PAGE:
Skidmore, Owings & Merrill LLP History
Chicago, Illinois 60604-2505
Telephone: (312) 554-9090
Fax: (312) 360-4545
Operating Revenues: $73 million (2003 est.)
NAIC: 541310 Architectural Services; 541330 Engineering Services; 541990 All Other Professional, Scientific and Technical Services
Founded in 1936, Skidmore, Owings & Merrill LLP (SOM) is one of the world's leading architecture, urban design, engineering, and interior architectural firms. SOM's sophistication in building technology applications and commitment to design quality have resulted in a portfolio that features some of the most important architectural accomplishments of this century.
- Louis Skidmore and Nathaniel Owings establish a design firm in Chicago.
- The New York City office is opened.
- John Merrill joins the firm, prompting a name change.
- Skidmore, Owings & Merrill has 14 partners and more than 1,000 employees.
- The completion of the Istanbul Hilton represents a feat of architectural and interior design for SOM.
- SOM receives the first Firm Award presented by the American Institute of Architects (AIA).
- SOM designs the Sears Roebuck Tower in Chicago, then the tallest building in the world.
- The completion of the National Commercial Bank in Jidda, Saudi Arabia, marks the end of an era.
- First overseas office is opened in London.
- David Childs assumes the role of company chairman.
- SOM receives its second Firm Award from AIA.
- SOM is set to reclaim its status as designer of the world's tallest building.
Skidmore, Owings & Merrill LLP (SOM), established in Chicago in the 1930s, attained standing as one of the most prestigious and successful architectural and engineering firms in the United States. SOM reached this stature by creating structures such as Chicago's Sears Tower and John Hancock Center, the Lever House in New York City, the U.S. Air Force Academy located in Colorado, and the Bank of America World Headquarters in San Francisco. Well known for its clean, geometric designs, during the 1970s and 1980s the firm was the preeminent champion of a style of architecture that dominated the landscape of great cities worldwide. Unfortunately, when the style of architecture promulgated by Skidmore, Owings & Merrill was eclipsed by other styles during the late 1980s and early 1990s, the company was hit hard by a decrease in new contracts. Redesigned itself, SOM rebounded and earned an unprecedented second Firm Award from the American Institute of Architects (AIA) in 1996. The new millennium saw the firm working toward regaining its place as the designer of the world's tallest building.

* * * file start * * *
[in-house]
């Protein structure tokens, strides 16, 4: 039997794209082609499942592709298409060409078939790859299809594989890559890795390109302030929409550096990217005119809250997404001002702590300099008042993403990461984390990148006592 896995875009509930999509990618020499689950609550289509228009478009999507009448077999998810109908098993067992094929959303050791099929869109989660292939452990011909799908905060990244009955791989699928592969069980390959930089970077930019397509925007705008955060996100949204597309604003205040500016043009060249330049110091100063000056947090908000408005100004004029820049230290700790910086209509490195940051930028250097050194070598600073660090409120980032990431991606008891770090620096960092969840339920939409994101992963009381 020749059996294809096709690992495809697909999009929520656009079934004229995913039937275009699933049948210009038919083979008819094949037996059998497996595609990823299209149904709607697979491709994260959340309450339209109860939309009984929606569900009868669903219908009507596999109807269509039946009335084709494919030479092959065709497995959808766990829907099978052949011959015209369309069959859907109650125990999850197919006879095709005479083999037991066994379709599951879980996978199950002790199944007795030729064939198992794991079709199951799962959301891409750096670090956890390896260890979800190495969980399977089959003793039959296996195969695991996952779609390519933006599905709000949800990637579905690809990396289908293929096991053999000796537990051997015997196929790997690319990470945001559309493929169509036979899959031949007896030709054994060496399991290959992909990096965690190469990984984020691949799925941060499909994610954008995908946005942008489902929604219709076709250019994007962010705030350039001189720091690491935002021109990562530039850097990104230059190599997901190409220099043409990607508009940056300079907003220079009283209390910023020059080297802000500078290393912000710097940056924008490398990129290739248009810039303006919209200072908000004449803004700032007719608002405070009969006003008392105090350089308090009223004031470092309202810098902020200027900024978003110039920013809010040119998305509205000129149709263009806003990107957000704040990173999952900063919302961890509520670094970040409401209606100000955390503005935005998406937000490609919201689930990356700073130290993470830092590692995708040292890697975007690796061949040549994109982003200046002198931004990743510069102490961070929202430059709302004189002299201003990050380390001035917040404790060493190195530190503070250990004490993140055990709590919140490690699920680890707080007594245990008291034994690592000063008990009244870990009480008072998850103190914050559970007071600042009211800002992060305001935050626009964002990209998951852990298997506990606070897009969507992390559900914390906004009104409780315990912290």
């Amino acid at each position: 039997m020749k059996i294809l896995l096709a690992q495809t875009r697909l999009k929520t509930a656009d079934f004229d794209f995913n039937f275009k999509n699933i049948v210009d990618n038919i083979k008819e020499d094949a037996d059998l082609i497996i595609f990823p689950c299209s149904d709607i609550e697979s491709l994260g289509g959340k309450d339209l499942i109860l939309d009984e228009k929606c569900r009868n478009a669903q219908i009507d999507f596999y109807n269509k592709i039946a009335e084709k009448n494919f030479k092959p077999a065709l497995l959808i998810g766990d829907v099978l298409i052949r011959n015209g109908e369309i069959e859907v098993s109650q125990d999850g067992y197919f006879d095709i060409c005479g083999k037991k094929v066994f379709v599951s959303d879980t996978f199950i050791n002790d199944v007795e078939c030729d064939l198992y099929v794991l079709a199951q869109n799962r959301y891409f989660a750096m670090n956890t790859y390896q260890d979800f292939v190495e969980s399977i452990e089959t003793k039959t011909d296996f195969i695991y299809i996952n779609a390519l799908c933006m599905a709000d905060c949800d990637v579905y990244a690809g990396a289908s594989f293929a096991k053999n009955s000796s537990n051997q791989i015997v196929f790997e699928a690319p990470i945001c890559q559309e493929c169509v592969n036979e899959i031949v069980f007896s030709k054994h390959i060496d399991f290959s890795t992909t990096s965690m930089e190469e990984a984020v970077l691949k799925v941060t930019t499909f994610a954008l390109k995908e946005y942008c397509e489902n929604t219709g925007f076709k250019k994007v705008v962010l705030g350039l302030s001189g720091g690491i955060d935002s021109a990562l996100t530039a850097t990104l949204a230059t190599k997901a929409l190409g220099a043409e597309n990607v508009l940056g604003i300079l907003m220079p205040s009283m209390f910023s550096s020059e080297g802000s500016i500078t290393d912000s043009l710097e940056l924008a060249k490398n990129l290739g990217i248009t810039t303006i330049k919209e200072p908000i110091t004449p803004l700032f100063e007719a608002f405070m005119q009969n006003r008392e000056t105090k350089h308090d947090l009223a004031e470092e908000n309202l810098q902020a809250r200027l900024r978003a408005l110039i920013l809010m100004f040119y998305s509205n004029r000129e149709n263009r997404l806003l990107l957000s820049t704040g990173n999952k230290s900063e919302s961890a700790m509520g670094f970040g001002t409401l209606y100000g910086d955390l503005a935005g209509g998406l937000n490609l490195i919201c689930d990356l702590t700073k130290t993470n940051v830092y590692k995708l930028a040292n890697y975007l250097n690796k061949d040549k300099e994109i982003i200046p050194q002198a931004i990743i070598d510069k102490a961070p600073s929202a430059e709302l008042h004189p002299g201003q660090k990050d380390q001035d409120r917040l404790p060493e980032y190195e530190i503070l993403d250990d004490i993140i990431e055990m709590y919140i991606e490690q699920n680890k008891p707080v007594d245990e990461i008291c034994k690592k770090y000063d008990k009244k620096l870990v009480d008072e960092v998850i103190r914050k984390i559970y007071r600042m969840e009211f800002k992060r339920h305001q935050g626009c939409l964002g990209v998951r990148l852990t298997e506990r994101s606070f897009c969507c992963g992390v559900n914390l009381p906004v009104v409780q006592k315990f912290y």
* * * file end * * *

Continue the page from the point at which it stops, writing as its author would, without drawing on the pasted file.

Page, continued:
Laying the Foundation: 1920s-40s
While studying architecture and design in Paris during the late 1920s, Louis Skidmore met some of the architects who were planning the Century of Progress Exposition scheduled for 1933 in Chicago. Through his connections, Skidmore was appointed the chief architect for the exposition and hired Nathaniel Owings, his brother-in-law, to help him design the layout and buildings for the entire site.
After the exposition was over, the two men went their separate ways, but they joined together again in 1936 to establish a design firm in Chicago. Named Skidmore and Owings, the company began to draft designs for corporate clients they had met during the Century of Progress Exposition. By the end of the year, the firm had grown large enough for the partners to hire three employees to help with drafting new designs. In 1937 the firm opened an office in New York City, primarily to assist the American Radiator Company in designing a new office building. Using their corporate contacts and emphasizing the experience they had gained from the Century of Progress Exposition in Chicago, the two men won the contract to design the 1939-40 New York World's Fair. In 1939 engineer John Merrill joined the firm as partner, and the name was changed to Skidmore, Owings & Merrill.
By the early 1940s, the firm had developed its own architectural style, emphasizing clean lines and functional designs. It secured its most important contract during this time--the design of part of the facilities used in the Manhattan Project in Oak Ridge, Tennessee--which catapulted the firm into national prominence. Skidmore and Owings also articulated the guiding principles upon which the firm's architectural designs would be based; these included group projects, innovative designs, social change, and "showmanship." By promoting these principles the firm grew rapidly, and after the war ended Skidmore, Owings & Merrill was selected to build such prestigious buildings as Lever House in New York City, the H.J Heinz plant in Pittsburgh, and Mount Zion Hospital in San Francisco.
Golden Glow: 1950s-60s
The decade of the 1950s was the beginning of the firm's golden era. By 1950 the firm had grown to include seven partners, one of whom was Gordon Bunshaft. Joining the firm in 1937, by 1950 Bunshaft had assumed leadership of the New York office with its staff of approximately 40 architects and designers. Under his direction, the firm began to win numerous large institutional and corporate contracts. The Lever House contract in New York propelled Skidmore, Owings & Merrill into corporate architecture and interior design, and the firm soon garnered a reputation as the leading exponent of an architectural style promulgated by Mies van der Rohe and Le Corbusier.
With accolades heaped upon its distinctively modern designs, the firm became the first to receive an invitation to exhibit at the Museum of Modern Art in New York City. By 1952 the company numbered 14 partners and more than 1,000 employees, with offices in Chicago, New York, San Francisco, and Portland, Oregon.